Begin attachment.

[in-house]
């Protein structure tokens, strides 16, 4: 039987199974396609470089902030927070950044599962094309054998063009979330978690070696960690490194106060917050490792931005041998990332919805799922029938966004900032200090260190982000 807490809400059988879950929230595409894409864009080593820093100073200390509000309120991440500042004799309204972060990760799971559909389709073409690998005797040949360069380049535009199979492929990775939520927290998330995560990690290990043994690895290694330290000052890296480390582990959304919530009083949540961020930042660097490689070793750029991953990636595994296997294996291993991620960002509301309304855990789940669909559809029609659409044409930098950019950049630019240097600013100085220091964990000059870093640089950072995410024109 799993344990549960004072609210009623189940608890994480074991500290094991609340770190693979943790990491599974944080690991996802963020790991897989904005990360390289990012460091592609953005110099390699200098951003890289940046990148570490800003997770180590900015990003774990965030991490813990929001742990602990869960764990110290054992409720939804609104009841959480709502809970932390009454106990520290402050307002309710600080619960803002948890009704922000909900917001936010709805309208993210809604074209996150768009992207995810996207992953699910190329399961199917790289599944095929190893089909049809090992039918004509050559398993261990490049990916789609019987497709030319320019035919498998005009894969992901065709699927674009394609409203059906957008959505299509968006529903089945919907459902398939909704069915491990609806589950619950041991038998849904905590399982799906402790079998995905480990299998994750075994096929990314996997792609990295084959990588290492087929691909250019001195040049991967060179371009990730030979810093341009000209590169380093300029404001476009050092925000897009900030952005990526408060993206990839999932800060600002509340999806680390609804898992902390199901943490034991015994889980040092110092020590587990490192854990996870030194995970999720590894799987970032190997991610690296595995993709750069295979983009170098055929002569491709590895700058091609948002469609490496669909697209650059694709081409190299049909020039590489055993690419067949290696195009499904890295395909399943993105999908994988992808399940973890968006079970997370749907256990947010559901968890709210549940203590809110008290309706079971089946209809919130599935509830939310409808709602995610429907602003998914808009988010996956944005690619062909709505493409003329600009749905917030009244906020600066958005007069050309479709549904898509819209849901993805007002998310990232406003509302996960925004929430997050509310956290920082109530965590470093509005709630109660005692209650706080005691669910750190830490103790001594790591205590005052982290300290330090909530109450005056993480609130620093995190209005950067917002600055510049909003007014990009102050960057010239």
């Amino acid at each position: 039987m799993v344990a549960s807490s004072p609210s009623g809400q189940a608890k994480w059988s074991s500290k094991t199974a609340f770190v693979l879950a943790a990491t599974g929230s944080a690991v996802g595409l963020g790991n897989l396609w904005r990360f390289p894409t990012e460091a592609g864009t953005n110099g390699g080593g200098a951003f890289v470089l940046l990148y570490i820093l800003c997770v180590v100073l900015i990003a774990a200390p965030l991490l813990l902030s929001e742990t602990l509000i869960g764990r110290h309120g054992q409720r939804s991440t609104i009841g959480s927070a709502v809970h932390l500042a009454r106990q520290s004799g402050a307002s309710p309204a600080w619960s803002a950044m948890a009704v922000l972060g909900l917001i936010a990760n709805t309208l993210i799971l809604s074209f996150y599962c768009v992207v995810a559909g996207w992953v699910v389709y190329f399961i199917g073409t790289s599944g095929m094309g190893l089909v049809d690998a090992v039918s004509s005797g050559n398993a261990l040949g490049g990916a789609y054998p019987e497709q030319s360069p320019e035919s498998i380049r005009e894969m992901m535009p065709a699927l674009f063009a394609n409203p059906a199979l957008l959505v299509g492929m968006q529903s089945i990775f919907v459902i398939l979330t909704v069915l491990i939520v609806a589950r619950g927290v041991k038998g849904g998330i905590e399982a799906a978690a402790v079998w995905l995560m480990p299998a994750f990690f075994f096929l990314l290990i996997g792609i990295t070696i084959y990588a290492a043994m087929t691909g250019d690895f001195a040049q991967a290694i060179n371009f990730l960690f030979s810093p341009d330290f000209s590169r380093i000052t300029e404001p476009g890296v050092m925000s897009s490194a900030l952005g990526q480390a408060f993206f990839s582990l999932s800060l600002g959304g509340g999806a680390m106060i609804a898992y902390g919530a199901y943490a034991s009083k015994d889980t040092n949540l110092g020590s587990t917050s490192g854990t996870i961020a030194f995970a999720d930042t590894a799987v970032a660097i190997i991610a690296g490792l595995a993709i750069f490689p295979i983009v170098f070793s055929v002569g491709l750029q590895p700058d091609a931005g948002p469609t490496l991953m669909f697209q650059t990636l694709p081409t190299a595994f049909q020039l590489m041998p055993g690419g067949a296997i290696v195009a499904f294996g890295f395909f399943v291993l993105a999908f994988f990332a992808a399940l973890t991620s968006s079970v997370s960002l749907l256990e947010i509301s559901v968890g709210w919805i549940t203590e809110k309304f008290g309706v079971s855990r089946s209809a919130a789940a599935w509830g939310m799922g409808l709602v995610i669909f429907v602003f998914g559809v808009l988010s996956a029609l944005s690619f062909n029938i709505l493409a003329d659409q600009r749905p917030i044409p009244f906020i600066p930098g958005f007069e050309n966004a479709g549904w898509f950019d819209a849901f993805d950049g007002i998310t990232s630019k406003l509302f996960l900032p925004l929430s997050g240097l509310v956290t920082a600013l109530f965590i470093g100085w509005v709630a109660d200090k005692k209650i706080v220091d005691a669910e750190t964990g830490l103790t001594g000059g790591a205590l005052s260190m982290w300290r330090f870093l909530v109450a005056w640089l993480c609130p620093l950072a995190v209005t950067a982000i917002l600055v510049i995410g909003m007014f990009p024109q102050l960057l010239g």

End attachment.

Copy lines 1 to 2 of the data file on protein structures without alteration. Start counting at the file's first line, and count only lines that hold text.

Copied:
[in-house]
């Protein structure tokens, strides 16, 4: 039987199974396609470089902030927070950044599962094309054998063009979330978690070696960690490194106060917050490792931005041998990332919805799922029938966004900032200090260190982000 807490809400059988879950929230595409894409864009080593820093100073200390509000309120991440500042004799309204972060990760799971559909389709073409690998005797040949360069380049535009199979492929990775939520927290998330995560990690290990043994690895290694330290000052890296480390582990959304919530009083949540961020930042660097490689070793750029991953990636595994296997294996291993991620960002509301309304855990789940669909559809029609659409044409930098950019950049630019240097600013100085220091964990000059870093640089950072995410024109 799993344990549960004072609210009623189940608890994480074991500290094991609340770190693979943790990491599974944080690991996802963020790991897989904005990360390289990012460091592609953005110099390699200098951003890289940046990148570490800003997770180590900015990003774990965030991490813990929001742990602990869960764990110290054992409720939804609104009841959480709502809970932390009454106990520290402050307002309710600080619960803002948890009704922000909900917001936010709805309208993210809604074209996150768009992207995810996207992953699910190329399961199917790289599944095929190893089909049809090992039918004509050559398993261990490049990916789609019987497709030319320019035919498998005009894969992901065709699927674009394609409203059906957008959505299509968006529903089945919907459902398939909704069915491990609806589950619950041991038998849904905590399982799906402790079998995905480990299998994750075994096929990314996997792609990295084959990588290492087929691909250019001195040049991967060179371009990730030979810093341009000209590169380093300029404001476009050092925000897009900030952005990526408060993206990839999932800060600002509340999806680390609804898992902390199901943490034991015994889980040092110092020590587990490192854990996870030194995970999720590894799987970032190997991610690296595995993709750069295979983009170098055929002569491709590895700058091609948002469609490496669909697209650059694709081409190299049909020039590489055993690419067949290696195009499904890295395909399943993105999908994988992808399940973890968006079970997370749907256990947010559901968890709210549940203590809110008290309706079971089946209809919130599935509830939310409808709602995610429907602003998914808009988010996956944005690619062909709505493409003329600009749905917030009244906020600066958005007069050309479709549904898509819209849901993805007002998310990232406003509302996960925004929430997050509310956290920082109530965590470093509005709630109660005692209650706080005691669910750190830490103790001594790591205590005052982290300290330090909530109450005056993480609130620093995190209005950067917002600055510049909003007014990009102050960057010239």